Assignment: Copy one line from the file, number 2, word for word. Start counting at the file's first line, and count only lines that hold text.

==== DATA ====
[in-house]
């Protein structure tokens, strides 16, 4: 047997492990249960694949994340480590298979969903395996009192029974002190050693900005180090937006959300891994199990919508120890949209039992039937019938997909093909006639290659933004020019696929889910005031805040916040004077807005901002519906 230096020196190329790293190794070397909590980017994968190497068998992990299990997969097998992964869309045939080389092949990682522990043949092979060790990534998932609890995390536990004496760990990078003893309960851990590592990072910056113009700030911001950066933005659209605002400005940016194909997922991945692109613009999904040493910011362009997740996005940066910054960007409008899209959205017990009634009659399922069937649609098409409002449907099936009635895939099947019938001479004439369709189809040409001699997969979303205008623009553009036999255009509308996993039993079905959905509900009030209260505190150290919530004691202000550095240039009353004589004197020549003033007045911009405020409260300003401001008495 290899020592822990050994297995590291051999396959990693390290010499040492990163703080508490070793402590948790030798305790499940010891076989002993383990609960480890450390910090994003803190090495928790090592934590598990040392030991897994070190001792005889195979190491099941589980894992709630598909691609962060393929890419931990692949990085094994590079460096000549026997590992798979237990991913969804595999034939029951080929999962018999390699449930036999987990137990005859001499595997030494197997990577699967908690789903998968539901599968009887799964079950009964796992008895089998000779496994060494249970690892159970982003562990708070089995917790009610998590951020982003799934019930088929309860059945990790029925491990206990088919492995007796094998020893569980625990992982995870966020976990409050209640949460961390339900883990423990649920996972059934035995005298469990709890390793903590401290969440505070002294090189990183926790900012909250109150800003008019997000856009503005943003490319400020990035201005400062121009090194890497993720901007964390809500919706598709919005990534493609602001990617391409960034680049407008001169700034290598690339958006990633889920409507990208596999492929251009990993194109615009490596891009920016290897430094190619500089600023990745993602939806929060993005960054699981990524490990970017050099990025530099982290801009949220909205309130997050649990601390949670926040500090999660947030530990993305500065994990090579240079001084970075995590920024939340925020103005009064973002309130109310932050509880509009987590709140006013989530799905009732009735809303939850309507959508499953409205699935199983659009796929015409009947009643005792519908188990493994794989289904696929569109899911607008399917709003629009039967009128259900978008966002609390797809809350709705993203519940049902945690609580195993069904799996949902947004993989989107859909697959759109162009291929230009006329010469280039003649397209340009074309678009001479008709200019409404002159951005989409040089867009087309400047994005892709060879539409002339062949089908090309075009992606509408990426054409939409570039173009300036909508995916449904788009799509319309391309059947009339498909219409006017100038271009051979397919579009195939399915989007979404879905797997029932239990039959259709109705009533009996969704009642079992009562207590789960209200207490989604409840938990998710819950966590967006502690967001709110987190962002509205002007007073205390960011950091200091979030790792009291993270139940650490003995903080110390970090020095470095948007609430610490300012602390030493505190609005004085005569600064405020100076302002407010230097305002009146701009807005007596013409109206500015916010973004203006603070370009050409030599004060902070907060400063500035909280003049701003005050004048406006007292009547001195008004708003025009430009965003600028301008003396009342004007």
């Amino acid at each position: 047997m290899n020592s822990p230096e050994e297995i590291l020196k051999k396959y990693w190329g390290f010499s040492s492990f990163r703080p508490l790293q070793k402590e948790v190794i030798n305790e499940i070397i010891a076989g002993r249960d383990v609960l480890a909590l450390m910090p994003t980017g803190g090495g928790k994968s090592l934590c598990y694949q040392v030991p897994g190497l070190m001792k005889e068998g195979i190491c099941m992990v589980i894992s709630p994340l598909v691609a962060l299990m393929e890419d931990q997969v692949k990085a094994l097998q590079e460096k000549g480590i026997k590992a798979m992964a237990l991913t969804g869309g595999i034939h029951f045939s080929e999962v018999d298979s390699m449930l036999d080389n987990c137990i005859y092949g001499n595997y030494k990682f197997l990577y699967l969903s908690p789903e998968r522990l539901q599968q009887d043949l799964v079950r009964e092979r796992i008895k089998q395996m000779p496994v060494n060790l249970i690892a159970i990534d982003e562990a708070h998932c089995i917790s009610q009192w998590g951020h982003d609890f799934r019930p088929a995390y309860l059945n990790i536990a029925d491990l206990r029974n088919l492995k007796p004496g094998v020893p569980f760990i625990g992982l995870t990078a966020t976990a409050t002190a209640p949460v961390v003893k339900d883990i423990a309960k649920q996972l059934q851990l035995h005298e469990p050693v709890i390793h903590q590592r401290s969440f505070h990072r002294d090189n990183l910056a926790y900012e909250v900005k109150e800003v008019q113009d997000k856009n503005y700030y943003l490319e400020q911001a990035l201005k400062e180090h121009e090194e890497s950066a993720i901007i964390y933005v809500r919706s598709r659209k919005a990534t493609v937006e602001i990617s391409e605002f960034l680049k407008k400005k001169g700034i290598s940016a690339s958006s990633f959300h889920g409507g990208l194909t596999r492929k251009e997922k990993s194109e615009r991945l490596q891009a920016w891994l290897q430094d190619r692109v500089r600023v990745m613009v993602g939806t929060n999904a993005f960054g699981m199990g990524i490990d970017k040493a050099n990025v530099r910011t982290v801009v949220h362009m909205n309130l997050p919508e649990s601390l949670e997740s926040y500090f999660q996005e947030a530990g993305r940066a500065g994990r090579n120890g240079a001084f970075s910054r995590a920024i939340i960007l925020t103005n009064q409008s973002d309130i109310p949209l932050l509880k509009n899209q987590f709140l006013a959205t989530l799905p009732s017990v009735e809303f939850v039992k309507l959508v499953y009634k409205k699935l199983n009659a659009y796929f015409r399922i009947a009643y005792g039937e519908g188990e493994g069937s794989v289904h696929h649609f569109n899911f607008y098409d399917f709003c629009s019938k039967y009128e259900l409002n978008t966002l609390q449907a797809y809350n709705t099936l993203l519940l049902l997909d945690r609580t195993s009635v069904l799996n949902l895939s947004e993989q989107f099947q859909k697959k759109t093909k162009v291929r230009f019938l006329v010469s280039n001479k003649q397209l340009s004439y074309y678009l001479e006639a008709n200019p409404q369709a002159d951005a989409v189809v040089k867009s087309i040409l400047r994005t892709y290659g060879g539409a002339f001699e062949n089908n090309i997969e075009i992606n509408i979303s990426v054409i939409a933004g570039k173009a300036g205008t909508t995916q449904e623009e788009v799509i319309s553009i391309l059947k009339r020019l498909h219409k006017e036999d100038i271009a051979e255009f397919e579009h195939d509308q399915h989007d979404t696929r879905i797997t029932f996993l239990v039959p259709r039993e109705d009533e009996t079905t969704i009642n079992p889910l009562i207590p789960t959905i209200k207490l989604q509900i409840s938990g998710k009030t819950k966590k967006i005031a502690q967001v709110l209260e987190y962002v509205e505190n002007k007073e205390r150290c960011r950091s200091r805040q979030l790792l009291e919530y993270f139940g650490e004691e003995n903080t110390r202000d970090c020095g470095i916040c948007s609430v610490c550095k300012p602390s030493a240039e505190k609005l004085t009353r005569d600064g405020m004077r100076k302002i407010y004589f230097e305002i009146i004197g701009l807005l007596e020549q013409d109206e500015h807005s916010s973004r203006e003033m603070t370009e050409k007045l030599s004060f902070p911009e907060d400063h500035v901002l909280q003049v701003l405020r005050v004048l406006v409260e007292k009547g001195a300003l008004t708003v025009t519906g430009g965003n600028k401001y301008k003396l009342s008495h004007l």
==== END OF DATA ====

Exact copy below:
């Protein structure tokens, strides 16, 4: 047997492990249960694949994340480590298979969903395996009192029974002190050693900005180090937006959300891994199990919508120890949209039992039937019938997909093909006639290659933004020019696929889910005031805040916040004077807005901002519906 230096020196190329790293190794070397909590980017994968190497068998992990299990997969097998992964869309045939080389092949990682522990043949092979060790990534998932609890995390536990004496760990990078003893309960851990590592990072910056113009700030911001950066933005659209605002400005940016194909997922991945692109613009999904040493910011362009997740996005940066910054960007409008899209959205017990009634009659399922069937649609098409409002449907099936009635895939099947019938001479004439369709189809040409001699997969979303205008623009553009036999255009509308996993039993079905959905509900009030209260505190150290919530004691202000550095240039009353004589004197020549003033007045911009405020409260300003401001008495 290899020592822990050994297995590291051999396959990693390290010499040492990163703080508490070793402590948790030798305790499940010891076989002993383990609960480890450390910090994003803190090495928790090592934590598990040392030991897994070190001792005889195979190491099941589980894992709630598909691609962060393929890419931990692949990085094994590079460096000549026997590992798979237990991913969804595999034939029951080929999962018999390699449930036999987990137990005859001499595997030494197997990577699967908690789903998968539901599968009887799964079950009964796992008895089998000779496994060494249970690892159970982003562990708070089995917790009610998590951020982003799934019930088929309860059945990790029925491990206990088919492995007796094998020893569980625990992982995870966020976990409050209640949460961390339900883990423990649920996972059934035995005298469990709890390793903590401290969440505070002294090189990183926790900012909250109150800003008019997000856009503005943003490319400020990035201005400062121009090194890497993720901007964390809500919706598709919005990534493609602001990617391409960034680049407008001169700034290598690339958006990633889920409507990208596999492929251009990993194109615009490596891009920016290897430094190619500089600023990745993602939806929060993005960054699981990524490990970017050099990025530099982290801009949220909205309130997050649990601390949670926040500090999660947030530990993305500065994990090579240079001084970075995590920024939340925020103005009064973002309130109310932050509880509009987590709140006013989530799905009732009735809303939850309507959508499953409205699935199983659009796929015409009947009643005792519908188990493994794989289904696929569109899911607008399917709003629009039967009128259900978008966002609390797809809350709705993203519940049902945690609580195993069904799996949902947004993989989107859909697959759109162009291929230009006329010469280039003649397209340009074309678009001479008709200019409404002159951005989409040089867009087309400047994005892709060879539409002339062949089908090309075009992606509408990426054409939409570039173009300036909508995916449904788009799509319309391309059947009339498909219409006017100038271009051979397919579009195939399915989007979404879905797997029932239990039959259709109705009533009996969704009642079992009562207590789960209200207490989604409840938990998710819950966590967006502690967001709110987190962002509205002007007073205390960011950091200091979030790792009291993270139940650490003995903080110390970090020095470095948007609430610490300012602390030493505190609005004085005569600064405020100076302002407010230097305002009146701009807005007596013409109206500015916010973004203006603070370009050409030599004060902070907060400063500035909280003049701003005050004048406006007292009547001195008004708003025009430009965003600028301008003396009342004007």